UK gov wants ’unsavoury’ web content censored
The UK minister for immigration and security has called for the government to do more to deal with "unsavoury", rather than illegal, material online.
James Brokenshire made the comments to the Financial Times in an interview related to the government’s alleged ability to automatically request YouTube videos be taken down under "super flagger" status.
A flagger is anyone that uses YouTube’s reporting system to highlight videos that breach guidelines. The Home Office explained to Wired.co.uk that the Metropolitan Police’s Counter Terrorism Internet Referral Unit (CTIRU), responsible for removing illegal terrorist propaganda, does not have "super flagger" status, but has simply attained the platform’s Trusted Flagger accreditation -- a status for users who regularly correctly flag questionable content.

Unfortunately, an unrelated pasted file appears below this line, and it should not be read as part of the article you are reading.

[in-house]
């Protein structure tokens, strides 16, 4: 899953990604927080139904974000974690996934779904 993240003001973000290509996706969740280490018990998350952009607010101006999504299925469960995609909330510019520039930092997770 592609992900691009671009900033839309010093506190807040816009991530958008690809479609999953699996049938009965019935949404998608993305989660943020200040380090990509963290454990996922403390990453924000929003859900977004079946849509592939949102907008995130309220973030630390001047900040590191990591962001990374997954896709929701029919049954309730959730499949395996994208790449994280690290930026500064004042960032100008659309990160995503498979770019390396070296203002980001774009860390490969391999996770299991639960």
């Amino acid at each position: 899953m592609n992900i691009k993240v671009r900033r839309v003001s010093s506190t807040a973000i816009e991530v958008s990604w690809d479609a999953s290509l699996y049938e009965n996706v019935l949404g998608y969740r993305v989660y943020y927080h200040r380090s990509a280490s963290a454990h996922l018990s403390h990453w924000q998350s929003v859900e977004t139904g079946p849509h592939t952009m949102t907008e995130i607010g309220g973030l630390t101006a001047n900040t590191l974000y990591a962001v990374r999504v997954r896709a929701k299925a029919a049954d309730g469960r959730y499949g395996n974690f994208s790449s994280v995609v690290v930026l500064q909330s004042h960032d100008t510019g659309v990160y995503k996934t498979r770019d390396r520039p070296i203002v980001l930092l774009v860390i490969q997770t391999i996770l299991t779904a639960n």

The FT published its article in context of growing concerns around the radicalisation of Britons travelling to partake in the ongoing conflict in Syria, and the Home Office told Wired.co.uk any videos flagged by the CTIRU for review were ones found to be in breach of counter-terrorism laws (29,000 have been removed across the web since February 2010).
This seems to be the impetus for the kinds of extended controls Brokenshire told the FT the government should be looking into, namely, dealing with material "that may not be illegal but certainly is unsavoury and may not be the sort of material that people would want to see or receive".
"Terrorist propaganda online has a direct impact on the radicalisation of individuals and we work closely with the internet industry to remove terrorist material hosted in the UK or overseas," Brokenshire told Wired.co.uk in a statement.
"It is [censorship]," Jaani Riordan, a barrister specialising in technology litigation, told Wired.co.uk.
Read the full article at: wired.co.uk